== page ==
"The microdrive behind the sterile curtain will insert probes into my brain a few micrometers at a time." - Steven Gulie in Wired
It seems that deep brain stimulation is in the news these days, particularly DBS for Parkinson's disease. Neurophilosophy (A first-hand account of deep brain stimulation) and Mind Hacks (Deep brain electrodes - from the inside) have covered an article in Wired written by a patient undergoing the procedure at Stanford University:
A Shock to the SystemThe procedure has been remarkably successful, allowing most patients to resume their normal activities after being held captive by tremors, rigidity, and bradykinesia for years:
To slow the progress of Parkinson’s disease, doctors planted electrodes deep in my brain. Then they turned on the juice.
By Steven Gulie
I'm lying in an operating room at the Stanford University hospital, head shaved, waiting for my brain surgery to begin. Sure, I feel anxious, but mostly I feel crowded. There are 10 people milling about, tinkering with instruments and examining me. It’s an impressive crew, including a neurosurgeon and his fellow, a neurologist and her fellow, an anesthesiologist, an experimental physicist, and a graduate student in electrical engineering. That’s right, a physicist and an electrical engineer. Directly behind me, out of my sight, is the star of the show, chief neurosurgeon Jaimie Henderson: 44 years old, tall, erudite, and handsome. On my right, flexing my hands, is neurologist Helen Bronte-Stewart: brisk, smart, and beautiful. In fact, nearly everyone is not only brilliant but also pretty enough to play themselves in the movie version of this story. I call them Team Hubris.
Today, eight years since the first signs of Parkinson’s and after months of fiddling, my body is almost free of symptoms. With the stimulator turned off, a Parkinson’s test shows 20 significant impairments. With the stimulator on, it drops to two. Add just a touch of L-dopa and it drops to zero.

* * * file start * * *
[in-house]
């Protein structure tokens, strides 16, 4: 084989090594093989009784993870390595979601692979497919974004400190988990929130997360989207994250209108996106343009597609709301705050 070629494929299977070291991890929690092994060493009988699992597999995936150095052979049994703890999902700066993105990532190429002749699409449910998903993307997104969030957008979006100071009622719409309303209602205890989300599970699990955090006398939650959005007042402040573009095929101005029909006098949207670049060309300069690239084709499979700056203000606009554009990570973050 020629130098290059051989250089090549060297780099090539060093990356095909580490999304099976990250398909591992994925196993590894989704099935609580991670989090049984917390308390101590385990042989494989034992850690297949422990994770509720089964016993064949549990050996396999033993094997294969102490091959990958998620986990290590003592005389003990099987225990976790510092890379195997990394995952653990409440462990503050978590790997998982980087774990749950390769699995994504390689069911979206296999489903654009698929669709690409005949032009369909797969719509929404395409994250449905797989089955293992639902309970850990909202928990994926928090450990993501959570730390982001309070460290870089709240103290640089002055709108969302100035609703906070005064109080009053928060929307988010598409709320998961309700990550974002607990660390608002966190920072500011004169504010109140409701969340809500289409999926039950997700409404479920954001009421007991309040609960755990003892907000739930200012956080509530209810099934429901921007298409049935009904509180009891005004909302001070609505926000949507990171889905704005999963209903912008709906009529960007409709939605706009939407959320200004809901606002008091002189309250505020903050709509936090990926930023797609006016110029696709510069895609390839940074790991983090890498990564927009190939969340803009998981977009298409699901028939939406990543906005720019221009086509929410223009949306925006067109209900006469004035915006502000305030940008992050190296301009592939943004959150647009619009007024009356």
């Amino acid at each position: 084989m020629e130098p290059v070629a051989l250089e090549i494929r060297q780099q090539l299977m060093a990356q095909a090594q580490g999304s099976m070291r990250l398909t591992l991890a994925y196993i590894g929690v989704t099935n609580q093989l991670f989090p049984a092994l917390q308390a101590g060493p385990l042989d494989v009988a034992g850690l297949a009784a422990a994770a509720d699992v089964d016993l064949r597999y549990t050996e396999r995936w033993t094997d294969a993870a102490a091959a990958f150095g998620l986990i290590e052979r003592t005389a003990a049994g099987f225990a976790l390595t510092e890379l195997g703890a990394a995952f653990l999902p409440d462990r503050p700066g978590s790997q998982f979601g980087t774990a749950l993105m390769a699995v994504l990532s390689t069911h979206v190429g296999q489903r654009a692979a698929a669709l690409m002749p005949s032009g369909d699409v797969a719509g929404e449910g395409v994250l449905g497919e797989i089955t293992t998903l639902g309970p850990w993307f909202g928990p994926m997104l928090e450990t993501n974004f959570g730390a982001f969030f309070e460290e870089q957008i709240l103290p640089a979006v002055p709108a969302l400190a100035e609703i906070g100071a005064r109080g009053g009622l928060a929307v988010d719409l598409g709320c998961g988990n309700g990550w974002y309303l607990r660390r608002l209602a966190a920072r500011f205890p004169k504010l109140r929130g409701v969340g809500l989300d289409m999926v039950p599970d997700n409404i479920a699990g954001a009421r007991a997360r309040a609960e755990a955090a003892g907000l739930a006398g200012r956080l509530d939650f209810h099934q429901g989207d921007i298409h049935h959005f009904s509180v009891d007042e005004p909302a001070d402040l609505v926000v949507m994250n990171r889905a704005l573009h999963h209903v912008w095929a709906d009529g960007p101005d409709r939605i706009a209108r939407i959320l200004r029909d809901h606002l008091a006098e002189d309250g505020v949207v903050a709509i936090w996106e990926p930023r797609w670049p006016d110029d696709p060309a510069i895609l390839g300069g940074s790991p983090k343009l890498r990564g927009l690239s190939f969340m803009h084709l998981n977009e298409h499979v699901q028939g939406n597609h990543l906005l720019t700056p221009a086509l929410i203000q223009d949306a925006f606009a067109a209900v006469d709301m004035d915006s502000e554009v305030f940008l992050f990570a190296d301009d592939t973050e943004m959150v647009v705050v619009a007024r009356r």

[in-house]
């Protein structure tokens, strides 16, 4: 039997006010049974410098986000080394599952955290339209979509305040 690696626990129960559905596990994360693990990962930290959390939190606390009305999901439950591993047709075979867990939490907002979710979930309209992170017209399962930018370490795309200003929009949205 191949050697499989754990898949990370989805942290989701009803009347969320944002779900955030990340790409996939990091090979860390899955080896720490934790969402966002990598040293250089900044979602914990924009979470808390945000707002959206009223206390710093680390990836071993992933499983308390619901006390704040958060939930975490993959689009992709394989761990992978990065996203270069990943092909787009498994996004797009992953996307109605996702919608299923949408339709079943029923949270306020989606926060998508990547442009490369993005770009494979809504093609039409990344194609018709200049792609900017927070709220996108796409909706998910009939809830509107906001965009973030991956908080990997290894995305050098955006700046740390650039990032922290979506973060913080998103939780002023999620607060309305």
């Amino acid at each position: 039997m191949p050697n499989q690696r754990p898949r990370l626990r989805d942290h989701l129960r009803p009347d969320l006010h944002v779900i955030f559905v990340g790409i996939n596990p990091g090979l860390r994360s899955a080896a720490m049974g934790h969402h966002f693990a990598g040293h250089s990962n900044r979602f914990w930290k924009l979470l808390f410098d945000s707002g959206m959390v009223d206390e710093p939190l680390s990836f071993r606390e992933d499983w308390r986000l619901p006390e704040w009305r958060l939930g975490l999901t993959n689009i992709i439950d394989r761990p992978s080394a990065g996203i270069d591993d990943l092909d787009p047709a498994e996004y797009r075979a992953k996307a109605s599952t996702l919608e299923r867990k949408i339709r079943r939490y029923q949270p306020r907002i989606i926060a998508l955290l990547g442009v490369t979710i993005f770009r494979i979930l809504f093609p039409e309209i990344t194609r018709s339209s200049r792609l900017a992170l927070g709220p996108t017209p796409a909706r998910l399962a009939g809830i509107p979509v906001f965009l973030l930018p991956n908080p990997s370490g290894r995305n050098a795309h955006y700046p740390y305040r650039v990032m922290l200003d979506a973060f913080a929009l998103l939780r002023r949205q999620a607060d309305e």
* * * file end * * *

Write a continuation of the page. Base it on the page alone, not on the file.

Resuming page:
The last wisps of fog have cleared away. My jokes make people laugh again. I can keep up with conversation. I can ride a bike. I can write. It’s been five months since the surgery, but it has finally all come together: It works. I forget that I even have Parkinson’s most of the time. And last November, I went back to work full-time. It’s a miracle. A second chance at life.
DBS isn't limited to Parkinson's, however. The Neurocritic has previously covered DBS for severe intractable depression and phantom limb pain.
To my knowledge, there have been no protests about conducting invasive brain surgery on people with neurological disorders such as Parkinson's, primary generalised dystonia, atypical tremor syndromes, and epilepsy. However, when the same general procedure (with different neural targets, of course) is used for a psychiatric disorder, rabid virulent critics crawl out of the woodwork to call the procedure "butchery" and those who discuss it "disgusting misguided butchers" (among other unmentionable names).
How about Tourette's Syndrome? Neurophilosophy discussed Deep brain stimulation for Tourette's Syndrome and didn't get any nasty comments from anti-psychiatry trolls. Perhaps that's because Tourette's is now considered an inherited neurological disorder (in most cases), although it had previously been classified as a "psychiatric" disorder, as summarized in this Science commentary:
The cause of Tourette syndrome has been controversial ever since Georges Gilles de la Tourette, a neurologist who shared a mentor with Sigmund Freud at the Salpêtrière Hospital in Paris, first described the condition in 1885. Is the syndrome the result of hysteria (Tourette’s hypothesis), repressed sexual conflicts, or oppressive mothers, which were the favored explanations for much of the 20th century? Or is it an organic defect of the brain, as many neuroscientists and physicians now hold? The ability of neuroleptic drugs, beginning with haloperidol in the 1960s, to reduce tics supported the neurologic position.Or maybe it's just because DBS for TS hasn't gotten the publicity that DBS for depression has received...
Subscribe to Post Comments [Atom]